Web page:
The evidence in the instant case discloses a man familiar with the transportation of goods in interstate commerce. The jury could have found that Kemble converted the case of whiskey, intending to steal it. Kemble asserts that he proved he intended no loss to the owner of the whiskey because he directed Kerr to send a note to Schupper that if he, Schupper, would not pay for the whiskey, he, Kemble, would. But the jury was at liberty not to credit this evidence. Had the jury believed it they would not have convicted Kemble for he would have been found lacking the mens rea necessary to complete the crime. We cannot say that the jury did not make a rational interpretation of the evidence before it.
We also encounter no difficulty in respect to the second count of the indictment, charging unlawful possession of the rifle. There is no doubt that Kemble possessed a rifle stolen in interstate commerce. Cumberland told Kemble that he would steal the rifles and Kemble expressed a desire to have one. This is sufficient to support a finding by the jury as to Kemble's actual prior criminal knowledge and connects him with the crime. Again, the issue was one of credibility for the jury.
Other assignments of error remain for discussion. One of these relates to the court's charge to the jury as to accomplices. Kemble contends that the court usurped the jury's function of passing upon the bias of witnesses by directing it to disregard any promise of leniency which might have been made by the United States to Ballantine and Cumberland. We set forth in the margin the portion of the charge complained of in this regard.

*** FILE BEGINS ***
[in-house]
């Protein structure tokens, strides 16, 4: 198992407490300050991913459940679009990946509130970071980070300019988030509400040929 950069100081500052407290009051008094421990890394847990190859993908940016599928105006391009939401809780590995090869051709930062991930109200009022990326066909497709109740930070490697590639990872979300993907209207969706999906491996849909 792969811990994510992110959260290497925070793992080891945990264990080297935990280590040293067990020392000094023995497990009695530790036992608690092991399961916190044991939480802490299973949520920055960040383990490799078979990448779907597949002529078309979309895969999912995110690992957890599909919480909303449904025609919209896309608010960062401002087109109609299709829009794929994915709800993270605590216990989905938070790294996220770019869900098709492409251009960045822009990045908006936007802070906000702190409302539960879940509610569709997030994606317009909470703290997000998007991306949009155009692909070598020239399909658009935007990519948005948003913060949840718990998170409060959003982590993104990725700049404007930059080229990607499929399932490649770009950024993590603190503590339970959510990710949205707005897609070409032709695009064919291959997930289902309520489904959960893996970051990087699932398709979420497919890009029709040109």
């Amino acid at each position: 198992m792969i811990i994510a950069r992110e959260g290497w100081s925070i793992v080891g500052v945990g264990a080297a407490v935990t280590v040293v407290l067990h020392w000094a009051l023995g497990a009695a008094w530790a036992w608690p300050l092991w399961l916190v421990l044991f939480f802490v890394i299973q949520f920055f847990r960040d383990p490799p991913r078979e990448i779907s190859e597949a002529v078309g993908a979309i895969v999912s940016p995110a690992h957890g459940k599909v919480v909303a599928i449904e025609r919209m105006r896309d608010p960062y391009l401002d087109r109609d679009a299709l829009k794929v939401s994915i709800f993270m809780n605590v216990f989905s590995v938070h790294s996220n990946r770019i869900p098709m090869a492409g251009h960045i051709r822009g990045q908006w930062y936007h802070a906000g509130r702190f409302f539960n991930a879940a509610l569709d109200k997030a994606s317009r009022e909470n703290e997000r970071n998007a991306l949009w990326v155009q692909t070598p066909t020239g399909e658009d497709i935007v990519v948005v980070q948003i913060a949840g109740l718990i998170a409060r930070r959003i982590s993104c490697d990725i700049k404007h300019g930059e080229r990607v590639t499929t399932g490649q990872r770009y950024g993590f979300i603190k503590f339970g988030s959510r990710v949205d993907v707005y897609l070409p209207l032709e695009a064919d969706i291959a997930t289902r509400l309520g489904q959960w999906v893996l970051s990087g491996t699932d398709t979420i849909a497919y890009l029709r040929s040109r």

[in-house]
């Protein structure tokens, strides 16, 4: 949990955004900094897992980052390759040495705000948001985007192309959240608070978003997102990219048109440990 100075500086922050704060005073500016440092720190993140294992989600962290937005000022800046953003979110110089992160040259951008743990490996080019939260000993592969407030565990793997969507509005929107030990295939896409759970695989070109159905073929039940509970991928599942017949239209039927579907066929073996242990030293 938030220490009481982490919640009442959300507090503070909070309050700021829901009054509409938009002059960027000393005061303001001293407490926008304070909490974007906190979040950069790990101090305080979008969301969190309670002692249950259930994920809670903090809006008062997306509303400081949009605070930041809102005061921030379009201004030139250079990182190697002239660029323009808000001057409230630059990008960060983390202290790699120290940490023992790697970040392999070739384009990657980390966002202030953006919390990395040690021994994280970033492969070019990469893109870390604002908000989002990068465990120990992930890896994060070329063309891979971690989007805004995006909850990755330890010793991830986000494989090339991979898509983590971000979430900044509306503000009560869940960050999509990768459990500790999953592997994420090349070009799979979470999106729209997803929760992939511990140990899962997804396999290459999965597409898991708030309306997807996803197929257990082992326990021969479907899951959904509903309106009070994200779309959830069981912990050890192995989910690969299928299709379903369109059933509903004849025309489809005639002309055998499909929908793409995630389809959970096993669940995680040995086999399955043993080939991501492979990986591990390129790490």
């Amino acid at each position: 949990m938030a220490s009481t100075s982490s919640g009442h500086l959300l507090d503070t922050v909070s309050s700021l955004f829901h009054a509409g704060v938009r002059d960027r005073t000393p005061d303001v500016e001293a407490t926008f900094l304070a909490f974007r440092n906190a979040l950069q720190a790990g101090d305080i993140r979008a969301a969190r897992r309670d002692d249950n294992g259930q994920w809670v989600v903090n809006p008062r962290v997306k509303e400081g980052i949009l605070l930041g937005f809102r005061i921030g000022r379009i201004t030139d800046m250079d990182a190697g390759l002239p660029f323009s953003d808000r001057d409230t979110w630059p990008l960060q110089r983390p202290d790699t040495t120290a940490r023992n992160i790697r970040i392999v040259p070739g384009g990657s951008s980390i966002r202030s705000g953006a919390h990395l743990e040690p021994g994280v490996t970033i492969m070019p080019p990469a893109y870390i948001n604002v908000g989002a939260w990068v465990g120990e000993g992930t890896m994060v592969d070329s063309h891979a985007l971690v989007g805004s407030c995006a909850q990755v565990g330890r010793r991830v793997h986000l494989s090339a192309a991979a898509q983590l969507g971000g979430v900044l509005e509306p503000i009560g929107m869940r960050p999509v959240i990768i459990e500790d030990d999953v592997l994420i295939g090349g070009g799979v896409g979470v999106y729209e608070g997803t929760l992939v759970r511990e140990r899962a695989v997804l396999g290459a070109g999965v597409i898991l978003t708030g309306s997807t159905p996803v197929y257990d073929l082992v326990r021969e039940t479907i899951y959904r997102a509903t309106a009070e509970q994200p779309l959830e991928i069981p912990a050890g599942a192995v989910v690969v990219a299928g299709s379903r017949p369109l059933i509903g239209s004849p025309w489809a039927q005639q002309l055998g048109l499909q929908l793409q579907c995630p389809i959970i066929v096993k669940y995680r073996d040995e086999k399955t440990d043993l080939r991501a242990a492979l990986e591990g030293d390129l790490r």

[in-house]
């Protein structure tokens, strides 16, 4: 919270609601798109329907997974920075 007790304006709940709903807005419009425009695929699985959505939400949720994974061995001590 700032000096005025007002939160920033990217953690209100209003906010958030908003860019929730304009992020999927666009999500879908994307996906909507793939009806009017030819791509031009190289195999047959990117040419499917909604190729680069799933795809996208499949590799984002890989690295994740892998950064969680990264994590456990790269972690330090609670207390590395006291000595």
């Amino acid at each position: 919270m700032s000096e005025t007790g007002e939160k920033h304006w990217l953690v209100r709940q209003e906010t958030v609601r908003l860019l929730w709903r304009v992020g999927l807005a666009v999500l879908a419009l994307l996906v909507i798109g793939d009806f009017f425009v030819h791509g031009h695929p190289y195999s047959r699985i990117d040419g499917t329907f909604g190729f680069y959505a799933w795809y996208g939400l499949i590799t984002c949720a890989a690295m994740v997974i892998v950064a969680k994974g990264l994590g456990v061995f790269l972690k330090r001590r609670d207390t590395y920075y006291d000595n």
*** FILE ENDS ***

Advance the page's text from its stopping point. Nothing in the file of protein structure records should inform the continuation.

It is clear the jury was told that any question of possible bias on the part of the witnesses was for their consideration and determination. When viewed in this light the portion of the charge complained of is a
Kemble next contends that the charge of the court as to the probative value of circumstantial evidence was incorrect. In United States v. Dolasco, supra, 184 F.2d at page 748, we stated, "The rule with regard to this type of evidence is that for a conviction the evidence must exclude every reasonable hypothesis of innocence.
Finally, the appellant complains of the failure of the court below to charge as requested that "Criminal intent necessary to complete the crime charged must be proved by the prosecution beyond a reasonable doubt."
But another and more important issue remains for consideration, one which was not raised by Kemble on this appeal. In the court below Kemble took exception
This charge is inadequate in its definition of animus furandi, of a specific intent to steal. In United States v. Cohen, 3 Cir., 274 F. 596, 597, this court defined the statutory offense of stealing an interstate shipment to be the "unlawful taking and carrying away with intent to convert to the use of the taker and permanently deprive the owner."